3 Reasons Causing Burnout in Physicians across the US

Did you know approximately 50% physicians in the US are dealing with physician burnout?

There are several reasons behind it such as, an inherently stressful job, having to deal with non-clinical burdens like billing and documentation, and an inefficient work environment. Emotional and physical exhaustion caused by burnout results in medical errors, clinical effectiveness and low personal accomplishments for physicians.

Physician Burnout
Physician Burnout

For a medical practice to grow and deliver quality patient care, it is very important to treat the root causes of physician burnout. The medical community needs to acknowledge as well as address the factors at play and take measurable steps towards solving the issues.

Burnout is a phenomenon that is not restricted to one specialty. It is found in every specialty, regardless of the time demands or stress levels.

There is no single cause of burnout; however, here are top three reasons that contribute to it significantly:

  1. First and most common reason is that physicians are subject to time-consuming administrative tasks in their office. Most of these tasks are from regulations imposed by federal as well as non-federal insurers. Time demand of EHRs is the single most problematic area for physicians. According to the industry experts, burnout rates spiked at the time of broad adoption of EHRs. Even though electronic health records have been designed to revolutionize health care, they are turning many physicians into clerks.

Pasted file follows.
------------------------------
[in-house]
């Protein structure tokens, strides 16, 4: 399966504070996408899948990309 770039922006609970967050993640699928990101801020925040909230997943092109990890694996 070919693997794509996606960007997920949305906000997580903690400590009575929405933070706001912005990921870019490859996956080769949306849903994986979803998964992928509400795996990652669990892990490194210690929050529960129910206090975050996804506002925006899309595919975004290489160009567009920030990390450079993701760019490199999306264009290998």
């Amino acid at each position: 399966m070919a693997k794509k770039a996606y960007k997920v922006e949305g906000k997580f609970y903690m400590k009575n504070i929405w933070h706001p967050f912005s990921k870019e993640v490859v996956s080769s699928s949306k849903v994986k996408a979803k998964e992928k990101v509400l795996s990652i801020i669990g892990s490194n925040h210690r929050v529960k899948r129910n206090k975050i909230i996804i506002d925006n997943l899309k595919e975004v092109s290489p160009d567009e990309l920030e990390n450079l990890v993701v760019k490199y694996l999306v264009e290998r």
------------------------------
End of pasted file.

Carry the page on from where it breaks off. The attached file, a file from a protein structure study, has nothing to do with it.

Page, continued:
2. Not having enough time for personal life is another common reason why many physicians are dealing with burnouts. Physicians are trained for dealing with high-stress decisions on a daily basis. But when work has an impact on their personal lives, such as frequent changes in schedule, emergency cases and so on, then burnout is bound to happen.
  3. It is unfortunate but many physicians don’t like to seek help for anxiety and depression problems. Even though they know that these factors can contribute to burnout, they don’t mention it because most states require physicians to report even minor mental health-related diagnosis to their licensing board.

Even in the medical industry, it is very important to identify the problem before it is treated. Many researchers are working towards identifying interventions that can ease burnouts. Even academic hospitals and universities are working towards addressing this problem. Only when our physicians are healthy and happy, we can expect to get quality health care.

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